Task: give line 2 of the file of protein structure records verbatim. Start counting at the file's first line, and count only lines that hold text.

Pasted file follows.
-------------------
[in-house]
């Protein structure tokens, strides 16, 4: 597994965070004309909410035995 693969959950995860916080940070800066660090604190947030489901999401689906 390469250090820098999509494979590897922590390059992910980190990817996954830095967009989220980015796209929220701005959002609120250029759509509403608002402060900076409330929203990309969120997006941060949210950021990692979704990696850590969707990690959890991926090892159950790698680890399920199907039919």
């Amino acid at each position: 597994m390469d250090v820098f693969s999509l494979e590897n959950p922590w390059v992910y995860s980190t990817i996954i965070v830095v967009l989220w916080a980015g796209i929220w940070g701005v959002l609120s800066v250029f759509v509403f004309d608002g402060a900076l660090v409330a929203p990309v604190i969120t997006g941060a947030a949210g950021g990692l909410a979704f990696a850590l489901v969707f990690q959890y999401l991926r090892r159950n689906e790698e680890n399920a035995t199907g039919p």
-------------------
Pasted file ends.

């Protein structure tokens, strides 16, 4: 597994965070004309909410035995 693969959950995860916080940070800066660090604190947030489901999401689906 390469250090820098999509494979590897922590390059992910980190990817996954830095967009989220980015796209929220701005959002609120250029759509509403608002402060900076409330929203990309969120997006941060949210950021990692979704990696850590969707990690959890991926090892159950790698680890399920199907039919």